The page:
One of my internship tasks was to speak to a client’s investors and find out who they know that might be interested in that client’s services. The great thing about talking to investors is that they are keen to help out, as they have a financial interest in the development of the company. The difficulty is that they don’t have a lot of time. This is my advice for making the most of both their willingness as well as their precious time:
1. See them face to face
Although often difficult to attain, if you can arrange a meeting in person this clears a space in their diary that (usually) won’t be shuffled around. I’ve sat down to speak on the phone at least three times with one investor, and every time it’s had to be moved at the last minute. Seeing them in person guarantees you’ll see them, and you’ll get so much more out of it than any other kind of contact.
2. Set your scene
Surroundings set the scene for a meeting, literally. For this kind of meeting, it was important for it to be light-hearted, so meeting in a casual place helped. I met with one investor in a cool, quirky restaurant in Shoreditch with excellent chips. Another I met at a café in Mayfair at 11 in the morning, and while I waited I had the pleasure of watching a man wearing a dapper suit sitting alone smoking a cigar alongside his espresso.
3. Prepare well
It makes such a difference to have done lots of research beforehand and arrive with plenty of ideas to guide them towards your goals. They want to help, and any lifelines you can throw them are welcomed. I raided their LinkedIn profiles in advance and came up with a long list of potential contacts that they could instantly eliminate or accept. This also got their cogs whirring for other similar contacts to the ones I had chosen. Similarly useful was a list of current clients, which helped investors to get a better idea of who I was looking for and further jogged their memory.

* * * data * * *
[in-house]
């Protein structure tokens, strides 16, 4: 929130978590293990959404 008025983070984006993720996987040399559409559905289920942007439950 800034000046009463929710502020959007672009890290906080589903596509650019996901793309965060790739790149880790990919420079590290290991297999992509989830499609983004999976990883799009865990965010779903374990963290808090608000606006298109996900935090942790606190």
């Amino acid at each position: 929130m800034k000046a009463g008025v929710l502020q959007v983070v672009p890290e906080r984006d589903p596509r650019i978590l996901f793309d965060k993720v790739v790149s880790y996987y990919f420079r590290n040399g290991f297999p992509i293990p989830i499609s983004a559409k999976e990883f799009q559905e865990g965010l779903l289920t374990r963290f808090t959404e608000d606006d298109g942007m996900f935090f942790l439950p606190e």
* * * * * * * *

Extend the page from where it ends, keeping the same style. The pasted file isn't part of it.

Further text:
4. Interested and interesting
I also took the opportunity to find out what they’re all about. Many of them are involved in pretty exciting projects, and finding out more about them not only gives you something fun and easy-going to chat about, but also gives you a better picture of how their network could fit with the company. Likewise, they took a friendly interest in me and my work, which takes the edge off the professional agenda.
5. Get to the point
Be clear about what it is that you’re looking for. No need to bark orders at them, but they appreciate explicit instructions. In fact, many of them started the conversation with direct orders for me to give them direct orders.
They haven’t got oodles of time, but they want to help. Be straightforward and friendly. If all goes well, then both sides will leave happy.
By Leonie Nicks, Summer 2014 Intern